He died at the age of 37 on 21 June 1906 at the S.A.C. hospital in Potchefstroom. He was not married: his estate of £64 was left equally to his father and to his brother William Henry King.
DSO VR, complete with top riband bar and 2nd award clasp;
QSA (5) CC, OFS, Jhburg, D Hill, Belf (Capt. E. Paterson, D.S.O., 6/Drgns);
1914-15 Star (Major E. Paterson. D.S.O. 6/Dns.);
BWM & AVM (Brig. Gen. E. Paterson.);
Coronation Medal 1902 (silver), unnamed as issued;
Order of the Crown of Romania, Commander: Neck Badge
O’Moore, Creagh and Humphris in “The Distinguished Service Order 1886-1923” devote almost a full page to Ewing Paterson, and they quote from the Yardley book:
In the fight at Tevreden, near Lake Chrissie, “Lieutenant Paterson behaved with great dash, being slightly wounded as he galloped, unfortunately unarmed, alongside Commandant Smuts himself”. After describing the gallantry of the Inniskillings, and the heroic death of Lieutenant Swanston, Colonel Yardley states: “Lieutenant Swanston and our other dead were buried at sunset at the foot of the Tevreden Hills, close by which I lay wounded, with Lieutenants Paterson and Harris. The sadness of it I shall never forget, with no feeling of victory to cheer the heart — only regret”. And later: “Lieutenant Paterson, shot through the thigh at Tevreden, pluckily returned to duty; but this inflamed his wound, and he was invalided home in consequence”.
Paterson was mentioned in despatches (LG 10 Sept. 1901, p5929) and was created a Companion of the Distin¬guished Service Order in the LG of 27 Sept. 1901, p 6304). The Insignia were presented by the King on 29 Oct. 1901. During WWI he commanded the Inniskilling Dragoons in France (1915-18) and the 6th Cavalry Brigade from 2 Sept. 1918 to the end of the War, being mentioned in despatches five times. In addition, he was awarded a Bar to the DSO (Supplement to the LG of 22 June 1918, p7394).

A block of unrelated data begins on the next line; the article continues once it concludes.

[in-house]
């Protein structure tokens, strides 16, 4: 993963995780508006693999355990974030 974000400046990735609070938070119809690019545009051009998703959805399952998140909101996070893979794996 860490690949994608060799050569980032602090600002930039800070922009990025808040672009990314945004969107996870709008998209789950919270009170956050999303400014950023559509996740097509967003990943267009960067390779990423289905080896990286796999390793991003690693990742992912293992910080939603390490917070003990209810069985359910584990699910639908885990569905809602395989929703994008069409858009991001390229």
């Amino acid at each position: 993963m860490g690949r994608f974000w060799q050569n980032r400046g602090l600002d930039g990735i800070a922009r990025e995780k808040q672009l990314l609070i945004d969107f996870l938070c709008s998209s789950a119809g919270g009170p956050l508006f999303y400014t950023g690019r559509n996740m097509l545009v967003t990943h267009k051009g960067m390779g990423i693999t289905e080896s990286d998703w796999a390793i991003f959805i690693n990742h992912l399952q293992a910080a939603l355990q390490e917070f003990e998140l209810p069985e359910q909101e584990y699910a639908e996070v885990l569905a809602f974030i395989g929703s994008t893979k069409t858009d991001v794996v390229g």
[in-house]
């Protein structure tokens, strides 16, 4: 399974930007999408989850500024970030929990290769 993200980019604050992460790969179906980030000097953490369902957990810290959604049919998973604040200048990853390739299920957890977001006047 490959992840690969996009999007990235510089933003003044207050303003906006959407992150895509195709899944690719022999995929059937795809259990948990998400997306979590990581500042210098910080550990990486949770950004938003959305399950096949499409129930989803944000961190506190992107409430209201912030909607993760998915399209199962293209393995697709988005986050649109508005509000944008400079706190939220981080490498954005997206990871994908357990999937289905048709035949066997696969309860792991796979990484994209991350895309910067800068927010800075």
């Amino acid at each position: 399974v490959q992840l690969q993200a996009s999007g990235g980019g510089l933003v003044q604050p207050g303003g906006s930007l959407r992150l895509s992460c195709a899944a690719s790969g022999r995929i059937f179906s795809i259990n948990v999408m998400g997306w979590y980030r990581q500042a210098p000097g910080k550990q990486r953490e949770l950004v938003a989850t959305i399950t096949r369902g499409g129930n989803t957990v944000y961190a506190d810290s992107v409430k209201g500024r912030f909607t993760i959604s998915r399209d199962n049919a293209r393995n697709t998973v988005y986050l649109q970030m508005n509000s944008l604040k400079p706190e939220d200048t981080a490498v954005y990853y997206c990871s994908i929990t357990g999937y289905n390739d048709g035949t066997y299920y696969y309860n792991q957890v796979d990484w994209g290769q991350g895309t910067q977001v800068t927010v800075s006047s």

“For conspicuous gallantry and devotion to duty. Owing to the neighbouring troops being driven back, his flank became exposed and a gap was made in the line. Though he had very few men, he at once extended his flank and maintained a most gallant and determined resistance for an hour against largely superior numbers, closing the gap at a most critical moment until other troops were able to advance and restore the line. His tactical handling of the brigade during successive withdrawals, often with one or both flanks exposed, was magnificent.”
Ewing Paterson was the second son of John Paterson of Kingburn and Langraw, St. Andrews, in Fife. He was born on 8 June 1873 and was educated at St. Andrews and in Germany and joined the 3rd Militia Battalion Manchester Regiment as a Lieutenant in 1889. He transferred to the 9th Dragoons on 9 September 1893 being promoted Lieutenant on 1 January 1895. During the fighting in March 1900 Lieutenant Paterson found himself somewhat cut off and alone with his troop, Colonel Yardley later recording: “Lieut. Paterson, who was in advance on the left front did good service” … “Lieut. Paterson, with his troops galloped on to a big hill and climbed the precipitous sides just in time to forestall the enemy and drive them back giving us a commanding position.”